Another story from Kristina Chew, from the Care2 website.
Autistic Teen Could End Up in Homeless Shelter
by Kristina Chew
September 27, 2012
19-year old Miles Kirsh, who is severely autistic and mostly non-verbal, could become homeless and be placed in a shelter as of October 1. His plight is a nightmare scenario that many families like mine who care for a child with disabilities dread.
Since September 5, Kirsh has been living in a group home for individuals with developmental disabilities near Barrie, Ontario. His parents, who have separated, said they have “spent more than $750,000 on support, education, intervention, treatment and have been across North America to see many experts in the field” and had sold the family house in August. As they say in the Toronto Star, they can no longer care for Miles, who has self-injurious and aggressive behaviors including trying to grab the steering wheel while being driven in a car.
Emergency funding is covering his $400/day placement in the group home but is due to run out by the end of the month. Miles’s mother, Donna Kirsh, said that the family had been “assured Miles would not become homeless after the family home sold.” But a provincial bureaucrat had suggested that they drop Miles off at a shelter. Indeed, last year a 19-year-old with disabilities “nearly ended up in a municipal homeless shelter because a permanent placement couldn’t be found for him.”
Usually, government funding has been found for those in Miles’s situation but such has not been the case under Ontario’s deficit reduction plan, says the Toronto Star.
A shelter would be a completely inappropriate placement for Miles. Based on the Toronto Star‘s account, the Canadian teenager has many similarities with my teenage autistic son Charlie. A shelter would certainly not be equipped to care for his complex needs; for my son, these can include self-injurious behavior, extended periods (days, weeks, longer) of insomnia and huge struggles to communicate (if you only had about twenty words at your disposal, you might be frustrated too if you can’t say something as basic as “could you open a window? It’s too warm for me”).
According to the Toronto Star, Ontario officials say that the province has, since 2003, spent an “additional $500 million on developmental services and has increased residential care spaces by 3,000 to 18,000.” It has added “additional $25 million for residential services for people in urgent need.” But directors of agencies that operate group homes in Canada counter that finding housing for individuals with developmental disabilities is a province-wide problem that has been getting worse and might only decline further until some tragedy occurs. Already, some individuals end up in hospitals and prisons as waiting lists for residential care grow and grow, says Keith Tansley at Community Living Mississauga, which oversees the care of some 1,700 adults and children with disabilities.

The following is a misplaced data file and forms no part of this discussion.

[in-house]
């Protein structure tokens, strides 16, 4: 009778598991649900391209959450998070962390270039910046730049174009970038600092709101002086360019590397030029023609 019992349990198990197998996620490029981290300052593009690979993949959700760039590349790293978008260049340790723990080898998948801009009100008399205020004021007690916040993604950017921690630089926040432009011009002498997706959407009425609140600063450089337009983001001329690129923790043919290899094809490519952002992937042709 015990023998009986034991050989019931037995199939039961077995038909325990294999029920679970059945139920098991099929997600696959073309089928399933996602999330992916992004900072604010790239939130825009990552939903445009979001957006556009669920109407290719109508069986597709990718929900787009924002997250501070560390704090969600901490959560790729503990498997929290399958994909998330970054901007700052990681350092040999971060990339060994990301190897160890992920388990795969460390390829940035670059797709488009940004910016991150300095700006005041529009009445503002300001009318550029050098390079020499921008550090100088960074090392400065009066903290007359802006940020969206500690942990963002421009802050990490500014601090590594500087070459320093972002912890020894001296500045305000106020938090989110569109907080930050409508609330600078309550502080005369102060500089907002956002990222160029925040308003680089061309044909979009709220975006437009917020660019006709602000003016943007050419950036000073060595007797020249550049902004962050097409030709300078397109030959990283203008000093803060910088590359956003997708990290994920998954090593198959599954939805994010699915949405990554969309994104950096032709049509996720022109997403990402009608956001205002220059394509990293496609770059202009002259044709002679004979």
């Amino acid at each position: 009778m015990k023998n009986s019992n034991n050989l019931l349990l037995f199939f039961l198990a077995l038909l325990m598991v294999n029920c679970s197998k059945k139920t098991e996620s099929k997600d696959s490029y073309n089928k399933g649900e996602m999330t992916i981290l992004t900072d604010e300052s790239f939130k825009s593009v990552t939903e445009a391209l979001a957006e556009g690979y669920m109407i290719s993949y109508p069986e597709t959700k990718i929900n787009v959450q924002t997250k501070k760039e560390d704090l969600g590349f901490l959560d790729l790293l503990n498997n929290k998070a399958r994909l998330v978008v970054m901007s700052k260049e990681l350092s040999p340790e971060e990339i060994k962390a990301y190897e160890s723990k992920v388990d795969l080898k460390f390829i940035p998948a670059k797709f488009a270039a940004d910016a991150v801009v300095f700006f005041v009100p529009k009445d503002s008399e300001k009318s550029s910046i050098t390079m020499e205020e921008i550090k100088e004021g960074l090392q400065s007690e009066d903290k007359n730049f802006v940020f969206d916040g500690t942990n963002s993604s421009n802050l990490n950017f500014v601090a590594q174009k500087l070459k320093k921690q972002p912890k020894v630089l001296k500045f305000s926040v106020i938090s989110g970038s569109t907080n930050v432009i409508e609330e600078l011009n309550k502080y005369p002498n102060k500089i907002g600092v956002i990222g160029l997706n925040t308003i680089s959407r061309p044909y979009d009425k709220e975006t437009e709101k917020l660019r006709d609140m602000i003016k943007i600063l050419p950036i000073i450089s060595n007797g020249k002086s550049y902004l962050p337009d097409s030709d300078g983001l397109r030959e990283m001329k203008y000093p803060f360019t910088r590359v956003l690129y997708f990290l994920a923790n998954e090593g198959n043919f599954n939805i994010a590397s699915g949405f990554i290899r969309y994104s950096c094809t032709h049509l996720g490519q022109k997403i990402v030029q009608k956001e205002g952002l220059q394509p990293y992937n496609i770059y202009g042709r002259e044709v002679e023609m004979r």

Disability issues routinely get short shrift. In the US this week, both President Barack Obama and GOP contender Mitt Romney are skipping a “one-of-a-kind forum” on disability issues including the role of Medicare in ensuring independence and community living for individuals with disabilities.
Of course, we parents of children with disabilities love our kids more than any words can say. Caring for autistic teenagers like Miles and Charlie require resources that are financial, physical and emotional. The Kirshes’ predicament is dire but, as I know from living in the same world of caring for a child with intense needs, it is not at all unheard of for individuals with disabilities to end up in facilities ill-equipped to care for them.
Just recently, the US federal government has threatened legal action against the state of Florida for sending hundreds of children (some babies) with disabilities to nursing homes. Individuals like Miles Kirsh and my own son Charlie have very complicated needs and can thrive with the right support. It’s up to us to push our governments and politicians to create and maintain these and remember that how we care for those who are the most vulnerable says a lot about what kind of society we are.